In February I was delighted to be asked by the Telegraph to be featured in their Saturday Magazine which fell on a very special day – Valentine’s Day! The original article can be found here or keep reading below.
“I’ve been a matchmaker for nearly five years. It all began because I had a fascination with people and what brings them together. There wasn’t a regional dating service in London that appealed specifically to the generation in their 20s, 30s and 40s, so I started my dating agency, Mutual Attraction.
Back then I had no idea where it would lead, but five years later I’ve brought together lots of couples – and it has even resulted in marriages and babies. In the early days I had inquiries from people of all ages, including some in their 70s. It’s brilliant to think they’re looking for love but it wasn’t the demographic we wanted to attract.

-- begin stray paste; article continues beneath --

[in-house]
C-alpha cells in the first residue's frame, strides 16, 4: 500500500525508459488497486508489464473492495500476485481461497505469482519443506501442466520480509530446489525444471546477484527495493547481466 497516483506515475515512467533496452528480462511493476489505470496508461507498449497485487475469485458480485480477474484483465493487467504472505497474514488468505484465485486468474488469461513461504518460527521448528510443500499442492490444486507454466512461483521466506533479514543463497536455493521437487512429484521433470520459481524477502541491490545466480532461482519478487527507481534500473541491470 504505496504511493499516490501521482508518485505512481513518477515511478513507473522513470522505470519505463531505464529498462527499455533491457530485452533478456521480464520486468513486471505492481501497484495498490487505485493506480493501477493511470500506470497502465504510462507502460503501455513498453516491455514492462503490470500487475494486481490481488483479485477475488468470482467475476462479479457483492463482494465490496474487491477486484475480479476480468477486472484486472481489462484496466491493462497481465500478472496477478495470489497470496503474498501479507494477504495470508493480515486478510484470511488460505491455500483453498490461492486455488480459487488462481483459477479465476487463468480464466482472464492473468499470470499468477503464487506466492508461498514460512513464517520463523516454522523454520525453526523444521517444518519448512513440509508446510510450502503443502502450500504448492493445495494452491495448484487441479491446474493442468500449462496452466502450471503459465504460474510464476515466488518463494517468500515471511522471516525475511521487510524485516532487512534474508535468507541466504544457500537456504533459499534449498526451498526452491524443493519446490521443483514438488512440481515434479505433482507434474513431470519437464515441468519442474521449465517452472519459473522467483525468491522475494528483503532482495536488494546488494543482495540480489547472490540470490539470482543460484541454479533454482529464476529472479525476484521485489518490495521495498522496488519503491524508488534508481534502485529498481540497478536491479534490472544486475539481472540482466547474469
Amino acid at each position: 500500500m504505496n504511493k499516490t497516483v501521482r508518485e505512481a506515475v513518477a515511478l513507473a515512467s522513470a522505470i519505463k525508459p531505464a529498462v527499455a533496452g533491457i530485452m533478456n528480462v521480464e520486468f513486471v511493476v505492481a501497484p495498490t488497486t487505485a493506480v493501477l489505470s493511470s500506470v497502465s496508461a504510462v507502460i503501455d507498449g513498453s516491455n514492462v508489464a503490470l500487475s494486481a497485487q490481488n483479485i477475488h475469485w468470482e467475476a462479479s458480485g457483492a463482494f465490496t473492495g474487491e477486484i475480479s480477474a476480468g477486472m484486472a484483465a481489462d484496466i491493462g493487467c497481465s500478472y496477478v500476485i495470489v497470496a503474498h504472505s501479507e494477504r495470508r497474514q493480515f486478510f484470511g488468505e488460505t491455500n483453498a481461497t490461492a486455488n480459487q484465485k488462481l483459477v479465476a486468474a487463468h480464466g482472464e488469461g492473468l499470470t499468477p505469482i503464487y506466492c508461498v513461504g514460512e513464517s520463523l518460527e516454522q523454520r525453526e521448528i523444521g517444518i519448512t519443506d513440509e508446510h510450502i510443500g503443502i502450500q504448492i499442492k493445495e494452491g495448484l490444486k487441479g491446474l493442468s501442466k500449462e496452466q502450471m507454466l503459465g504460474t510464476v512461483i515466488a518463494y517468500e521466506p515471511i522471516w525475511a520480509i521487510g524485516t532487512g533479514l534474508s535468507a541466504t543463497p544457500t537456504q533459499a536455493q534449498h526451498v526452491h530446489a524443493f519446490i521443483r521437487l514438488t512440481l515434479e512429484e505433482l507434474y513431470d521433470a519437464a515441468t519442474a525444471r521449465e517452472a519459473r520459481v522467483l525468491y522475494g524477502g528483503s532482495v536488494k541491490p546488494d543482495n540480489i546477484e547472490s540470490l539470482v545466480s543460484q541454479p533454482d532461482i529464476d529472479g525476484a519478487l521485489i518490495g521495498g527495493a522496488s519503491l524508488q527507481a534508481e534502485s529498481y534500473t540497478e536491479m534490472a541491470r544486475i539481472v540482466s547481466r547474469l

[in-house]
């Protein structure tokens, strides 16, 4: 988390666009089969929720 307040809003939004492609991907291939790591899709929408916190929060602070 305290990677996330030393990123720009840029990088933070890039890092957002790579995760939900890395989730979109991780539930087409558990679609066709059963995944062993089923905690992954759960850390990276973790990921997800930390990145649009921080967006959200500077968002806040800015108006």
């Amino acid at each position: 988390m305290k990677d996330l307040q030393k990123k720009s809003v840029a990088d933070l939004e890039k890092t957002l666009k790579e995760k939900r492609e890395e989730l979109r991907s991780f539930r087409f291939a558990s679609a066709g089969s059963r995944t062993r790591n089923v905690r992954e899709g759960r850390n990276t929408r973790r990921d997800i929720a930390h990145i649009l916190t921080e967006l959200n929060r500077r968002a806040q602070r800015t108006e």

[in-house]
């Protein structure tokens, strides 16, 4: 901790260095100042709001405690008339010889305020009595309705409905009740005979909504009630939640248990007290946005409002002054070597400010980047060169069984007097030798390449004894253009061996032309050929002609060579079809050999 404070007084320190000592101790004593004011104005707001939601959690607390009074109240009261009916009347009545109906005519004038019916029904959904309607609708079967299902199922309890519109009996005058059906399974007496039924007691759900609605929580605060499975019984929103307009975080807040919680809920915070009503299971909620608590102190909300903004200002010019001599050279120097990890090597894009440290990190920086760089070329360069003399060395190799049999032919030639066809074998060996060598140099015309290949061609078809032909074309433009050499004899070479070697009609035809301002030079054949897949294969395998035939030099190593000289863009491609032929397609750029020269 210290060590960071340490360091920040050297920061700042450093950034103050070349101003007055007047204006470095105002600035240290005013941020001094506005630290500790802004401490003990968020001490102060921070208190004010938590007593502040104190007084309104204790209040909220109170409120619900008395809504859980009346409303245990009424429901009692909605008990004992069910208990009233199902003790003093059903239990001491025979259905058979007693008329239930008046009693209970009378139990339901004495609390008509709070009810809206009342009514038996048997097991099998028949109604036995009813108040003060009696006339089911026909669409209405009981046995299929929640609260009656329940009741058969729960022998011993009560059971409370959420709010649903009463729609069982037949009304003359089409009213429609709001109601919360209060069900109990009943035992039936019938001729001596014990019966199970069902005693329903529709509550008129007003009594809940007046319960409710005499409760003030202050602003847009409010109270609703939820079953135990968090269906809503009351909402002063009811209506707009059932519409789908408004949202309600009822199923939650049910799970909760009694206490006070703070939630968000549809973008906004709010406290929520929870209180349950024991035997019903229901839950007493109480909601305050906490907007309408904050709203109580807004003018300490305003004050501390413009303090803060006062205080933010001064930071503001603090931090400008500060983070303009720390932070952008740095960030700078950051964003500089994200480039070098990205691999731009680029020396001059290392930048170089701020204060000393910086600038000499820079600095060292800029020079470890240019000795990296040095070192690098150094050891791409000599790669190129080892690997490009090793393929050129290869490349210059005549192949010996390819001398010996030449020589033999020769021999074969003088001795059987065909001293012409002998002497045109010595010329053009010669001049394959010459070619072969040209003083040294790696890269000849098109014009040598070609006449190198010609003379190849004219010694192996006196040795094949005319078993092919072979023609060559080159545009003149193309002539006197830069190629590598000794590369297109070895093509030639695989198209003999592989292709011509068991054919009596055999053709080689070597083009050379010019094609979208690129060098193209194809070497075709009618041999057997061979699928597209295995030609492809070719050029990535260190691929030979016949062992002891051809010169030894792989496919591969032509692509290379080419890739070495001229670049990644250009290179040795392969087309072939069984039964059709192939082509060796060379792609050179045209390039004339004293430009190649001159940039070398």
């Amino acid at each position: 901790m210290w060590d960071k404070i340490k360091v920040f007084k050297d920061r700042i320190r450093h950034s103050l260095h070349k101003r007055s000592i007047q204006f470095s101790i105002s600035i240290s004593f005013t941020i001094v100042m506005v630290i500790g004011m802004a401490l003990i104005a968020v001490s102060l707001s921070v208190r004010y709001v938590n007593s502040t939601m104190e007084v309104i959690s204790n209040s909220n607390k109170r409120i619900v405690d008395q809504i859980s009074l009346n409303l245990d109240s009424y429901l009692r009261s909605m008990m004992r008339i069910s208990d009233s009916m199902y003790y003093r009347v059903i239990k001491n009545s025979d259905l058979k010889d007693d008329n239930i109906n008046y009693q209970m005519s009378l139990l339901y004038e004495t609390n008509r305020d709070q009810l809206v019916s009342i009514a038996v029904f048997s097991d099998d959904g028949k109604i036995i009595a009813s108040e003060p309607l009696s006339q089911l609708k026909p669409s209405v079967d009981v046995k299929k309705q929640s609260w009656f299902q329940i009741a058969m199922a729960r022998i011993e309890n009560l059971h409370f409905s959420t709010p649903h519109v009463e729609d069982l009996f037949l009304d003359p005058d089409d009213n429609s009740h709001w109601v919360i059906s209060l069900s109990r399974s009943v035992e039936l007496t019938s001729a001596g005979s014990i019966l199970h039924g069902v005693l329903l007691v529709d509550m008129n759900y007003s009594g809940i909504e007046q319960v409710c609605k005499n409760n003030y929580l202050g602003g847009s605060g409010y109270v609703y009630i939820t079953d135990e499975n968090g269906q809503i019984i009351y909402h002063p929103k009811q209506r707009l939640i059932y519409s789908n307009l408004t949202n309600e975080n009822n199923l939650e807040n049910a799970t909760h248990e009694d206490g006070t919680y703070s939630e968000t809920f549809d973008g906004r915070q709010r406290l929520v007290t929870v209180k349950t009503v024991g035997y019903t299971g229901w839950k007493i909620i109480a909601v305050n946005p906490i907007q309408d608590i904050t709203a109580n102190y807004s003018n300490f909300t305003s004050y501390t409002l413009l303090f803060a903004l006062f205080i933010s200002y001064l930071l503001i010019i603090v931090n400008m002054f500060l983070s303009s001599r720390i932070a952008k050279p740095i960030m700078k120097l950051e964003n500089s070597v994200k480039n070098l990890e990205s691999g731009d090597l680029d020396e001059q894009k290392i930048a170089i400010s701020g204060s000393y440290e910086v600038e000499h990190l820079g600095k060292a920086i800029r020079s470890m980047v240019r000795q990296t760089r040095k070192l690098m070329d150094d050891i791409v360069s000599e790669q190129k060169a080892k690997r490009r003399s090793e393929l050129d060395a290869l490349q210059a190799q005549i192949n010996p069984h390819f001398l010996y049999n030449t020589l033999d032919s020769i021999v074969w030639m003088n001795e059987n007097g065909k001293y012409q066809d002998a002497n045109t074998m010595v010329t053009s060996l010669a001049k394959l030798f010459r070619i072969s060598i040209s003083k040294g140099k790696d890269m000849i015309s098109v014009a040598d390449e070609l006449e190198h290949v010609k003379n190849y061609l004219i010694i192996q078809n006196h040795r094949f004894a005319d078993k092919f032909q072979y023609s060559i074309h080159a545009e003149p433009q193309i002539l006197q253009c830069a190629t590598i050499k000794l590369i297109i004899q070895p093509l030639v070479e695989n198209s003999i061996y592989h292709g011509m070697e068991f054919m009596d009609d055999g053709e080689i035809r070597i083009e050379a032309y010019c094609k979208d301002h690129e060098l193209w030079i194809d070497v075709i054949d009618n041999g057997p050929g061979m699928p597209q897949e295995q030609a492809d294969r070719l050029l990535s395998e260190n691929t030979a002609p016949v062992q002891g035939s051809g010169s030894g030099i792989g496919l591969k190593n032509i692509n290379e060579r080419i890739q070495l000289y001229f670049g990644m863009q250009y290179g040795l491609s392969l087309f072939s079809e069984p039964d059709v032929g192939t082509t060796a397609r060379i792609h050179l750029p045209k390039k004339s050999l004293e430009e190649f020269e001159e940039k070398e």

One of the best parts of my job is listening to feedback after a date. We usually speak to couples separately the day after they’ve met. Often feedback is similar on both sides but sometimes you have to relay bad news if one person wasn’t keen and the other was. It’s also very nerve-racking because when you put two people together, you feel responsible.
You can match them to the best of your ability – I do this by weighing up who is most likely to suit whom according to their interests and needs – but what happens on the date is down to them. Saying that, people put too much emphasis on the first date – I don’t think it’s healthy. My advice would be not to big it up too much.
Ultimately, to be a matchmaker you need to love working with people and you need to be confident when it comes to awkward discussions. You must also be prepared to give feedback, even when a date wasn’t great, and to question what people are looking for. Plus you need to be a friendly, strong person who is able to make people feel good about themselves – even if they haven’t met the love of their life. ”
Interview by Adam Starkey